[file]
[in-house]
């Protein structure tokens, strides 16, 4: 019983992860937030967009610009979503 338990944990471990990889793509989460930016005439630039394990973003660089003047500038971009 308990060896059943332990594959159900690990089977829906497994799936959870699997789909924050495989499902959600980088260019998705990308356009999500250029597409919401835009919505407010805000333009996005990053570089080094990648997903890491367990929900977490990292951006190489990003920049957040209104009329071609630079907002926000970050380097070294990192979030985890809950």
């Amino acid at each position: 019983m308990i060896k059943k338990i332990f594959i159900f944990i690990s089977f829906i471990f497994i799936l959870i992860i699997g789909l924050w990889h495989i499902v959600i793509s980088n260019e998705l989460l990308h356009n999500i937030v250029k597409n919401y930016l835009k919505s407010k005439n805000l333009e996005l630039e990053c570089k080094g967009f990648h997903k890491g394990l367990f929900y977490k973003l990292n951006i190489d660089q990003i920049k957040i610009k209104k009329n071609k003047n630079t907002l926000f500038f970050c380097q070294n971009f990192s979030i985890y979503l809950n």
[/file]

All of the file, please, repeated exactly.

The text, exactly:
[in-house]
């Protein structure tokens, strides 16, 4: 019983992860937030967009610009979503 338990944990471990990889793509989460930016005439630039394990973003660089003047500038971009 308990060896059943332990594959159900690990089977829906497994799936959870699997789909924050495989499902959600980088260019998705990308356009999500250029597409919401835009919505407010805000333009996005990053570089080094990648997903890491367990929900977490990292951006190489990003920049957040209104009329071609630079907002926000970050380097070294990192979030985890809950």
């Amino acid at each position: 019983m308990i060896k059943k338990i332990f594959i159900f944990i690990s089977f829906i471990f497994i799936l959870i992860i699997g789909l924050w990889h495989i499902v959600i793509s980088n260019e998705l989460l990308h356009n999500i937030v250029k597409n919401y930016l835009k919505s407010k005439n805000l333009e996005l630039e990053c570089k080094g967009f990648h997903k890491g394990l367990f929900y977490k973003l990292n951006i190489d660089q990003i920049k957040i610009k209104k009329n071609k003047n630079t907002l926000f500038f970050c380097q070294n971009f990192s979030i985890y979503l809950n």